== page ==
SACRAMENTO, Calif. (AP) — A national health policy nonprofit on Thursday announced it is making California the focal point of a long-term research project to examine whether the Patient Protection and Affordable Care Act (PPACA) lives up to expectations for the uninsured.
The Kaiser Family Foundation released the initial results of interviews with 2,000 randomly selected Californians who had lacked health insurance for at least two months.
The study will follow the respondents for two years, as they examine their options under the federal health care law. The act reaches its most notable public milestone Tuesday when the exchanges that act as marketplaces for insurance shopping open for business.
The initial study, conducted from mid-July to the end of August, found a relatively favorable response regarding expectations, with about 40 percent of those who are uninsured believing PPACA will improve their ability to get affordable health insurance. Yet it also found a huge communication gap between the law’s boosters and those who could benefit from it: About seven in 10 uninsured Californians told researchers they did not have enough information to understand how the law will affect their families.
California is home to roughly 15 percent of the nation’s uninsured residents. About 7 million people in the state were without health insurance at some point in 2012, including about 6 million adults.
Of that number, 5.5 million are expected to be able to participate in the health insurance exchange in California based on their income and immigration status, according to data contained in the Kaiser report from the federal Centers for Medicare & Medicaid Services (CMS).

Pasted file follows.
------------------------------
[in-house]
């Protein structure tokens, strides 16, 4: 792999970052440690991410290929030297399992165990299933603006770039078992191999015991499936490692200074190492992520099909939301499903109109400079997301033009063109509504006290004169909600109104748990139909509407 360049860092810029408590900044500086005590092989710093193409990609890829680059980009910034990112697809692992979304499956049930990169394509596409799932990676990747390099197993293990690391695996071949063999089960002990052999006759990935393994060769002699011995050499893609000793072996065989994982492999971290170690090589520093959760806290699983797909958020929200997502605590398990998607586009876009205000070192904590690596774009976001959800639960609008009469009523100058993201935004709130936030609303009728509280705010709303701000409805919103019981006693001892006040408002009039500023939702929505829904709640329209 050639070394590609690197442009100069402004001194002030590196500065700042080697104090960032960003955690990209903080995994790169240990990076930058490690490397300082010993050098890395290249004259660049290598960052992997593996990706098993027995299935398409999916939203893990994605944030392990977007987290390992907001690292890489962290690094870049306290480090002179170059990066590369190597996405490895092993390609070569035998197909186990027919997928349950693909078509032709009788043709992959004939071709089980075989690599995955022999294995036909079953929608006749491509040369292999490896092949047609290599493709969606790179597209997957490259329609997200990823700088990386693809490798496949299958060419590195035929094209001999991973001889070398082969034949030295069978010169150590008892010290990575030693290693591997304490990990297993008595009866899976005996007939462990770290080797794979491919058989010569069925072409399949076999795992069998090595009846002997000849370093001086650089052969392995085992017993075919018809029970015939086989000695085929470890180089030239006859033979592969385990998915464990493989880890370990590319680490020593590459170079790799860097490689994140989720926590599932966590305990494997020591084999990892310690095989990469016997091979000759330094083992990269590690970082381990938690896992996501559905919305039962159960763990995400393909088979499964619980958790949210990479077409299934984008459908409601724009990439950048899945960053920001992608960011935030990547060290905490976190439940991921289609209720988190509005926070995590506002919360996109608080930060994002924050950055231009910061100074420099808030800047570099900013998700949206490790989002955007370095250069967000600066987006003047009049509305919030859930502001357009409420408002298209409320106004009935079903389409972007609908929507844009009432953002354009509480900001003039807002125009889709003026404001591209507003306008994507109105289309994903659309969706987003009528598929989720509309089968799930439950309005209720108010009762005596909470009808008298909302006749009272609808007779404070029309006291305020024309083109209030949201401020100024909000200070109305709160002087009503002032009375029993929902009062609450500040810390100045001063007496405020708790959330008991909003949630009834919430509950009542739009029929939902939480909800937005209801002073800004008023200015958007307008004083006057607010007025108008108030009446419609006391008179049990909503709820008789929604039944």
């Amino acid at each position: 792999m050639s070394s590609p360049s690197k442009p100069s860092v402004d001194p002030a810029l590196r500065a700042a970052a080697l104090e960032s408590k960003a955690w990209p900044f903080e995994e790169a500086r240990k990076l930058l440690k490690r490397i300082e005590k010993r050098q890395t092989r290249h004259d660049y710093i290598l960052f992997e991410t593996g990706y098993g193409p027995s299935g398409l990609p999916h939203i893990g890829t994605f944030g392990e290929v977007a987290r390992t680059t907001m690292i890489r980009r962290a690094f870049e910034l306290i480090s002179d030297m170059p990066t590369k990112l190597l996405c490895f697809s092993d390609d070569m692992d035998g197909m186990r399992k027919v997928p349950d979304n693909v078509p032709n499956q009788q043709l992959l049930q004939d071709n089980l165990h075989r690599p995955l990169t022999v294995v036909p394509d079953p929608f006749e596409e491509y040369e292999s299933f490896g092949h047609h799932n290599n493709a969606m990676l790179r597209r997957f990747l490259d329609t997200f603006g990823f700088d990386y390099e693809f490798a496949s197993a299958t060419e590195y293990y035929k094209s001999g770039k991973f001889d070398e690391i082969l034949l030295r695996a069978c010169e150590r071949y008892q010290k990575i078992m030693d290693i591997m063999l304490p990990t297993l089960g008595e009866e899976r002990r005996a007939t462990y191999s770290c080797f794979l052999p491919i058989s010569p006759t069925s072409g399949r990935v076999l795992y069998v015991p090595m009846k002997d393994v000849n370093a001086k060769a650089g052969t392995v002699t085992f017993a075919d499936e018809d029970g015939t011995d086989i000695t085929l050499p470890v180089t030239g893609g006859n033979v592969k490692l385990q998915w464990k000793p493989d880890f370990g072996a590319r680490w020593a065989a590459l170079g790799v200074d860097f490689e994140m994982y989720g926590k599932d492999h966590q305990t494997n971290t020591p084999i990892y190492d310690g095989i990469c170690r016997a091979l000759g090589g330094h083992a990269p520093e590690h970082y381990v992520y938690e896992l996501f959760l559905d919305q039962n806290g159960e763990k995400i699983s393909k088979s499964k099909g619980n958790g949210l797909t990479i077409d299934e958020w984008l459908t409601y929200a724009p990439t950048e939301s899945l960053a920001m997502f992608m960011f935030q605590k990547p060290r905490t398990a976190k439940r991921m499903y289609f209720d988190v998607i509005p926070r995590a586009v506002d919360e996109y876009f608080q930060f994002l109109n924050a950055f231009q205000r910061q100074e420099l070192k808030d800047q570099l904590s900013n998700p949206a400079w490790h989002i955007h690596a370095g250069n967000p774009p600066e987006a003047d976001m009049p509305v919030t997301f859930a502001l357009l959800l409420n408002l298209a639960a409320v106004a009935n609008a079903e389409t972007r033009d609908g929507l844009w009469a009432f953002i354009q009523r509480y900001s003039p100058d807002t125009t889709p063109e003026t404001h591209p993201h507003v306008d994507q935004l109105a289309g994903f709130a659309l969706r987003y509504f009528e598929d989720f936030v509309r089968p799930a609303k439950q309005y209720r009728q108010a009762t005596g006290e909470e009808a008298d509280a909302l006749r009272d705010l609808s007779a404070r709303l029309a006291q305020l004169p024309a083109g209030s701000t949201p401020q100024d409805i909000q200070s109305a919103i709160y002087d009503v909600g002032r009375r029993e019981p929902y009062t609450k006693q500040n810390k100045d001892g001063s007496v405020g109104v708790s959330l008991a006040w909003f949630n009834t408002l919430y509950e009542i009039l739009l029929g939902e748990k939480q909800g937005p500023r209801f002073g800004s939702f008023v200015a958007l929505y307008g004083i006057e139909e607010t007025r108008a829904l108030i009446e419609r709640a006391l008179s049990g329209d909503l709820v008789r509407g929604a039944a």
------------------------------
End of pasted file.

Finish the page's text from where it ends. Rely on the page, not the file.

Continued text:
High costs and loss of a job were the most frequented reasons cited for going without health insurance.
California represents a credible laboratory to study the effects of the federal law because of its sheer size and diversity, and because the state has embraced PPACA, said Mollyann Brodie, director of survey research at Kaiser Family Foundation headquarters in Menlo Park. The state’s health benefits exchange, called Covered California, is seen as a bellwether for the rollout of open enrollment nationwide.
While the uninsured and self-insured can begin enrolling Tuesday, actual coverage starts Jan. 1.
Brodie said the nonprofit developed the study as a way to create an independent and objective picture of the law’s consequences, rather than having its effects seen through the lens of just a few individuals. The idea was to track “what’s really happening” through a representative group of uninsured.
“We feel like it’s the only way really to assess the impact of the law on real people’s lives — to talk to them and let them have a voice in telling us how it’s working for them or not working for them,” she said.
Kaiser’s initial survey found widespread confusion about the law. Nearly three-quarters of uninsured Californians who would be eligible for government subsidies to buy insurance did not know they were eligible or believed they would be ineligible. The subsidies, which can greatly lower the cost of insurance for lower-income people, will be available on a sliding scale to individuals making up to $45,960 a year or a family of four with an annual income $94,200.
Nearly half of those whose incomes were low enough to qualify for Medicaid coverage didn’t know it or thought they were not eligible. Medicaid will cover individuals whose incomes top out at $15,400 a year, or a family of four with an annual income of about $31,000.
More than 40 percent of the uninsured were unaware that the law includes a penalty for those who do not obtain health insurance, starting out at a minimum of $95 a year but rising to at least $695 by 2016.
Even when informed of the penalty, four of every 10 uninsured Californians said they still would not get coverage or that their decision would depend on the cost.
Anthony Wright, director of the nonprofit Health Access California, said those initial results weren’t surprising given the level of attacks by opponents of PPACA. He expects that to change once people begin shopping for insurance on the exchanges and can see what the law means for them.
“The political question is, ‘What side are you on?’ It’s a very different question to say, ‘How do I benefit and what are my new health care options now?’” he said. “That can change the dynamics.”